Romaine hearts are one of the stars of Monterey County, California’s $1.1 billion head and leaf lettuce industry.
“The growth is incredible,” said Margaret D’Arrigo-Martin, executive vice president of sales and marketing for D’Arrigo Bros. Co. of California, Salinas.
“We’re up about 7% and trying to keep up with demand. It’s just a great item for foodservice. It’s so easy to rinse compared to a romaine head. People love the versatility of it and that it lasts so long.”
Retail demand is also strong, D’Arrigo-Martin said.
At Salinas-based Boggiatto Produce, romaine hearts are the number one foodservice product, said Michael Boggiatto, president.
“We were one of the first commercial acreages for romaine hearts for foodservice when we started doing it in 1992,” Boggiatto said.
“It was double-digit growth every year for a decade, in some years nearly 50%. It became its own category. It’s leveled off to single digits, but the growth is pretty much continual. We haven’t saturated the market yet.”
As a romaine head matures, the first leaves are pushed to the exterior where they continue to grow. By the time a heart forms and a harvest crew comes along, the final product is a mix of older and newer leaves.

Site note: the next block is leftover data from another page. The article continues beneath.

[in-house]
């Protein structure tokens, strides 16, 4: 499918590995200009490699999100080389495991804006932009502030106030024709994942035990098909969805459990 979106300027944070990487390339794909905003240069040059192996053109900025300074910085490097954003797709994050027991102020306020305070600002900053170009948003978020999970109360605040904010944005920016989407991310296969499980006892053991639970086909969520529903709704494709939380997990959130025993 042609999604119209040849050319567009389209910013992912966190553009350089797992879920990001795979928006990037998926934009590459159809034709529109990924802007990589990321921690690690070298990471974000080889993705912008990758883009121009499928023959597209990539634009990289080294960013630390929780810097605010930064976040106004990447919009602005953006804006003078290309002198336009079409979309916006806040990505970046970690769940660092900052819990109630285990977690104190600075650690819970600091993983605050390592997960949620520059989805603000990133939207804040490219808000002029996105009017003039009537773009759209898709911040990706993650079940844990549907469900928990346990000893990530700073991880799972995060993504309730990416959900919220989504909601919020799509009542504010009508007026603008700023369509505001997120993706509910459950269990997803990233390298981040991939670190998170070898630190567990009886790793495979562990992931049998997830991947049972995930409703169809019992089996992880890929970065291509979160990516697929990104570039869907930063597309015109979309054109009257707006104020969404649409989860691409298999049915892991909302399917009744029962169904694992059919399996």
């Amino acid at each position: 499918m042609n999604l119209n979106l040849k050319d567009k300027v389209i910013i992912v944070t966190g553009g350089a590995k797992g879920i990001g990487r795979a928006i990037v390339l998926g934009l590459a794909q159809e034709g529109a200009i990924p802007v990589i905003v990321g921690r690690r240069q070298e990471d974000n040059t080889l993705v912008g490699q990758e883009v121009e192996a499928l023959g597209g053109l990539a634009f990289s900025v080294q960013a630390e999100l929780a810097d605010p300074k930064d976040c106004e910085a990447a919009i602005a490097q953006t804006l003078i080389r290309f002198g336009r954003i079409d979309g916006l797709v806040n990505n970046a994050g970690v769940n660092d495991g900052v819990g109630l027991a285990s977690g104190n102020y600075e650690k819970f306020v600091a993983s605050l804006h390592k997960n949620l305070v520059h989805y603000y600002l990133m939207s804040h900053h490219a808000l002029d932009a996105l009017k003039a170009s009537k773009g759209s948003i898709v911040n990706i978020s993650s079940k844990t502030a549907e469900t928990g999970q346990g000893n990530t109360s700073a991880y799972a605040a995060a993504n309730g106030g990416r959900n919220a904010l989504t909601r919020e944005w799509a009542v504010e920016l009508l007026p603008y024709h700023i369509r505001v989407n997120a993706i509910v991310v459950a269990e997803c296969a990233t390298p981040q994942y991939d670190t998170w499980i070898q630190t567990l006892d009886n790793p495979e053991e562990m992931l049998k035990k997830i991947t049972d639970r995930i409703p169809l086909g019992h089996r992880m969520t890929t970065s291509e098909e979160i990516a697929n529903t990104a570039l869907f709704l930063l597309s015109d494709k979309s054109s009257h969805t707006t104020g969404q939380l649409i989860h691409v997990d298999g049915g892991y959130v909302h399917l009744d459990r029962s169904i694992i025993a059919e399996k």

“When you’re packing only the younger leaves, you really extend the shelf life,” Boggiatto said.
“Our market is mostly foodservice, but we do some retail and I think the average consumer is learning that romaine hearts are a lot better than grabbing a head of romaine off the shelf. Shelf life is a big thing with consumers. You can take a bag of romaine hearts home, pull it out of the bin three weeks later, and wow, you may have to cut a few leaves, but it’s good.”
Hearts have been the romaine of choice for most restaurants for some years. They have a reputation for simplifying the wash-and-cut process. A simple slice takes off the butt end, but no fingers.
In mid-April, 12 three-count bags of romaine hearts out of Salinas cost $12.45-13.45, nearly identical to year-ago prices, according to the U.S. Department of Agriculture.
Supplies were light but expected to ramp up quickly as the deal hits its stride.
Once upon a time, USDA price reports did not even mention hearts. Demand took care of that.
Elsewhere in the lettuce lineup, Boggiatto Produce is carving out a niche market for its trademarked Iceberg Babies.
“It’s a smaller variety and we harvest it earlier,” Boggiatto said.
“There’s more green to it but it still has the crunch of iceberg. We don’t just take a big head of lettuce and ball it down to the center. We try to harvest it before it gets to the dense part. There’s open space. Chefs love it because there’s a lot they can do with it.”